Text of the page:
What is eSports Betting?


If you’re new to eSports betting then you’ve come to the right place. With this article, we’ll detail all the information you need to know in order to get started betting on your favorite games.

What are eSports?

First we need to define what eSports are. Do you play League of Legends, DOTA 2, Hearthstone, Counter-Strike, or other online video games? Then you already have a head start to what eSports betting is! The term eSports is short for electronic sports, and it includes an eclectic composition of video game genres such as RTS (real-time strategy), fighting, FPS (first-person shooter), and MOBAs (multiplayer online battle arenas). Essentially any online game that involves competition between two parties is considered an eSport. And just like any competitive sport, an expanding and flourishing community is evolving that allows clients to bet on a multitude of different betting styles.

If you’re a big sports fan and watch ESPN, then you’ve probably noticed a recent trend of various eSport’s competitions and tournaments appearing on ESPN2 and other affiliate channels. Some major eSport’s tournaments include The International DOTA 2 Championships, the League of Legends World Championship, the Battle.net World Championship Series, the Evolution Championship Series, and the Intel Extreme masters (just to name a few).

The History of eSports


The growth of eSports can be directly linked to its quick expansion in Asia, particularly South Korea. The growing popularity and the demand for a secure and stable internet connection for millions of gamers to compete against each other also led to the development and mass building of broadband internet networks in these respective regions. While this set the foundation, it wouldn’t be until 2010 that eSports took off as a worldwide phenomenon.

Viewership has increased tenfold in the past five years, and most competitions have prize money that exceeds $1 million (the DOTA 2 championship this year set a new record with a $6.2 million prize). The beginning of the century also saw a significant increase of televised eSports competitions. In South Korea, cable television channels dedicated their programming to cover StarCraft and Warcraft III exclusively, 24 hours a day. However, the biggest contribution to an increase in viewership can be linked to streaming websites.

Popular online streaming services, such as Twitch.tv and Azuba.tv, significantly helped the growth of eSports. Currently they remain the most popular source for viewing online tournaments (Youtube is making a huge push in this market as well). This rise in popularity led to video game companies quickly realizing the demand, and financial prosperity, that a growing eSports market potentially held.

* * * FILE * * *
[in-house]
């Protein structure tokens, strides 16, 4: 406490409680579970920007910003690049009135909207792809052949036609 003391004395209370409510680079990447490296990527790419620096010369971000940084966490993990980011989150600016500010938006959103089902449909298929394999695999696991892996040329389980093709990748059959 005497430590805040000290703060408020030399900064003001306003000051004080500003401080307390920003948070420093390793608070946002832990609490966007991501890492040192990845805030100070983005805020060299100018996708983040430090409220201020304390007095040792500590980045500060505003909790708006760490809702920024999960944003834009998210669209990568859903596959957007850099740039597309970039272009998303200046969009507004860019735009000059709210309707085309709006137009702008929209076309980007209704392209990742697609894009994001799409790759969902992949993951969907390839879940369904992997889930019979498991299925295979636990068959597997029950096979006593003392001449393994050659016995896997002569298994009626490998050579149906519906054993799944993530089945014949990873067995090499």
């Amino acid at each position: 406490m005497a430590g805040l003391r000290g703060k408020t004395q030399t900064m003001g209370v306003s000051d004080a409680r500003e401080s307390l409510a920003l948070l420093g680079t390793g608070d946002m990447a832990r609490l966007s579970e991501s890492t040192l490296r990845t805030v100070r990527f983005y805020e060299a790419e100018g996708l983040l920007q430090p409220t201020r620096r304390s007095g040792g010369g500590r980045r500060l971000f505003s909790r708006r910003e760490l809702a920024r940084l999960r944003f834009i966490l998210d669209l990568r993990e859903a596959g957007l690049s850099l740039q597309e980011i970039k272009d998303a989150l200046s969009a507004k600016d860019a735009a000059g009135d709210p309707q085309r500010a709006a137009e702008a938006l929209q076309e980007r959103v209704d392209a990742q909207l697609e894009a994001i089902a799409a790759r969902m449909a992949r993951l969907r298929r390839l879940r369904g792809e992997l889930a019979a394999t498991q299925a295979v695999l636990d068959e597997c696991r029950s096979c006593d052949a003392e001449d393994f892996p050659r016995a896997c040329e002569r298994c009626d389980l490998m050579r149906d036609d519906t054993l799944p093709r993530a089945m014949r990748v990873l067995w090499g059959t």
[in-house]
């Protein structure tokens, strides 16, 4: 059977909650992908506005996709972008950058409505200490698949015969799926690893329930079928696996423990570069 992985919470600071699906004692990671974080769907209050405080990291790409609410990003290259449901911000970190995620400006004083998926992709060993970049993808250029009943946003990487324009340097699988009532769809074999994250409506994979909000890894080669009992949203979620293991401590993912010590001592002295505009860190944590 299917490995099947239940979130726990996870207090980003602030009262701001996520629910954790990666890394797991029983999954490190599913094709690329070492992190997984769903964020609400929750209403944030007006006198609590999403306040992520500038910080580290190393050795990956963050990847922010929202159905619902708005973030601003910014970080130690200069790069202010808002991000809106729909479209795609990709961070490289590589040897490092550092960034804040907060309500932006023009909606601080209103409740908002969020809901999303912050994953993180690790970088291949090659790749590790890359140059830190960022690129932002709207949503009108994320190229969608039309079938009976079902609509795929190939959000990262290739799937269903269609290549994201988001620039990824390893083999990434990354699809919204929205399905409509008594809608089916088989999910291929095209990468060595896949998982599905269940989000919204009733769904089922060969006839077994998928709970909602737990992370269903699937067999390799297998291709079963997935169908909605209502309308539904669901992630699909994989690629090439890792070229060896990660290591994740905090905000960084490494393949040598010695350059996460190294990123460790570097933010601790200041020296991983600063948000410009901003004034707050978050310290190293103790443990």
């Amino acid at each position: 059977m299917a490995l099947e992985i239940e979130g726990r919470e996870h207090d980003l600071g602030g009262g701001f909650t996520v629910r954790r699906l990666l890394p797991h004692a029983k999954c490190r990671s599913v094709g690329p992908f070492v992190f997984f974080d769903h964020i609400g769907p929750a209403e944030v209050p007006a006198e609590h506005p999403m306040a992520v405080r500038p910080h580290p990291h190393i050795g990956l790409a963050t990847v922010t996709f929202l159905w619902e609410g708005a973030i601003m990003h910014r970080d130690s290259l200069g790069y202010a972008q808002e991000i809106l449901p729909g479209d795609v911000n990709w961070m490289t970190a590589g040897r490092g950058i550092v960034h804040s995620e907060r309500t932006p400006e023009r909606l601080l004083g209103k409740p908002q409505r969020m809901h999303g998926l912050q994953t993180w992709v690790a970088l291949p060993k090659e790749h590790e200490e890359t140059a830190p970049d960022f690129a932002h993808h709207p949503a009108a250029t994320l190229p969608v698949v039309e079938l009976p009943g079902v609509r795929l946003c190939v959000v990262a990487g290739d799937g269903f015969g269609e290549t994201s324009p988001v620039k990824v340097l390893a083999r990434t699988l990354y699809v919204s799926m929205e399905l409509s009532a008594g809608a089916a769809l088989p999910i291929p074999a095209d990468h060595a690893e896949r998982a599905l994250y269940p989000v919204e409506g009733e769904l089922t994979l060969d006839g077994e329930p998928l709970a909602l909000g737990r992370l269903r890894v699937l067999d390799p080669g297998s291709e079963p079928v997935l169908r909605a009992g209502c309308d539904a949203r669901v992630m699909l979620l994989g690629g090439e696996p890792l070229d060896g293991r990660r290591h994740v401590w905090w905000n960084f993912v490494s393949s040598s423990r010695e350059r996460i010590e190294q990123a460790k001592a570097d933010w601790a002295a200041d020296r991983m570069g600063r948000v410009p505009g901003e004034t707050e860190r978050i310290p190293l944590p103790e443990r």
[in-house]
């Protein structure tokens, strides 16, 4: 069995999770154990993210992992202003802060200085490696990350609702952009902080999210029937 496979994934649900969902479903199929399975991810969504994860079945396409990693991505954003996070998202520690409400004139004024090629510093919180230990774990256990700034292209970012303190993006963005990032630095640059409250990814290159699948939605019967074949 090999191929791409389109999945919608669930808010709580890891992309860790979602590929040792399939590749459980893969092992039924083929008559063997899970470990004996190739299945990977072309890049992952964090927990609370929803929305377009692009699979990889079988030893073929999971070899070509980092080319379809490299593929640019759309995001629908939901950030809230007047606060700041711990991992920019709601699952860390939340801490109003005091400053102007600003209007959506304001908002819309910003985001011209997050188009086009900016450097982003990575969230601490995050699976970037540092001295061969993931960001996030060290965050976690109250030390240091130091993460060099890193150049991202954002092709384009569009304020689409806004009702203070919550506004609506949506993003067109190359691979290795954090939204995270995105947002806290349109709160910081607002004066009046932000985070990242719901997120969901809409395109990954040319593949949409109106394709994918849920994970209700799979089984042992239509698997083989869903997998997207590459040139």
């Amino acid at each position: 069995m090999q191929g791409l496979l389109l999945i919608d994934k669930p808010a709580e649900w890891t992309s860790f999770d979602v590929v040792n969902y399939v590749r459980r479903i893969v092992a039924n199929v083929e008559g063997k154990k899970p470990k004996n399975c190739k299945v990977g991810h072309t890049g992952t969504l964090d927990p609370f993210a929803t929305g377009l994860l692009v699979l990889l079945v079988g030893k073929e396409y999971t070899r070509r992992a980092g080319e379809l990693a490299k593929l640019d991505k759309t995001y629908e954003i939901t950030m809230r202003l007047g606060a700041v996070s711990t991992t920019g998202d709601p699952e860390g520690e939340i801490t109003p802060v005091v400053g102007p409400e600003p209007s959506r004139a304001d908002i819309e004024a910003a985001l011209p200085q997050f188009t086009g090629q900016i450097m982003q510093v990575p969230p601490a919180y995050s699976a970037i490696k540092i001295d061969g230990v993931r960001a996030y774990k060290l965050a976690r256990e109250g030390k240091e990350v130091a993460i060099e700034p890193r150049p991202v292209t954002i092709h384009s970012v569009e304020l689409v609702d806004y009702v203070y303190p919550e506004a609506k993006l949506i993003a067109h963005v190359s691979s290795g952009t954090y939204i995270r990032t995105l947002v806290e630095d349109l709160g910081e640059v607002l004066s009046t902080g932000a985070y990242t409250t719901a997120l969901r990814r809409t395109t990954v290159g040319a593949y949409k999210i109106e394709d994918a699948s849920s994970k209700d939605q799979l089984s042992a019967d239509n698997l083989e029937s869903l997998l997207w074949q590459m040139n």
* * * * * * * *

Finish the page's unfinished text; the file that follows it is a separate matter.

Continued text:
Different Betting Styles

So now you know what eSports are, how do I get involved with betting on them? Prospective bettors select an event (such as the League of Legends World Championship), and then choose what type of bet they want to make. The standard bet is on a head to head matchup. For instance, when two professional League of Legend or DOTA 2 teams are competing against each other, a money line is established for each team and bettors can predict a winner.

Decimal Odds are generally used for an eSports game or series. This is the most common type of bet. For example, Team A has odds of 1.500 and Team B has odds of 2.800. The lower the number, the higher chance the betting prognosticators have given to that respective team of winning. If you were to bet $100 on Team A, the favored team, your return would be $150. The formula is calculated in the following format (using our given example):

Odds X Stake (money you put down) = Return (the money you get for winning)

Team A

1.500 X $100.00 = $150.00 ($50.00 profit and your initial $100.00 bet return)

Team B

2.800 X $100.00 = $280.00 ($180.00 profit and your initial $100.00 bet return)

To find the exact odds of a team winning, simply divide 1 by the decimal odds. For example, using Team A, 1/1.500 = .667 or 66.7% chance of winning (Team B: 1/2.800 = 0.358 or 35.8% chance of winning). These two probabilities add up to 102.5%, with the extra 2.5% establishing what is referred to as a ‘bookmaker’s margin’ (the amount of money the bookmaker is aiming to earn from all cumulative bets).

Other types of bets include what is referred to as Future bets. Essentially, at the beginning of a tournament or professional competition, a bettor selects who they believe will win the tournament. Other Future bets include picking the team that will finish last, or picking the teams that will finish first, second, and third. Proposition bets are specific bets that the respective betting company provides. An example is how many games a certain team will win in a given tournament. Combination bets are essentially betting on two different tournaments. The payoff is larger, but all bets must be successful in order to earn any money.

Check out our other articles for specific websites that you can place your bet at!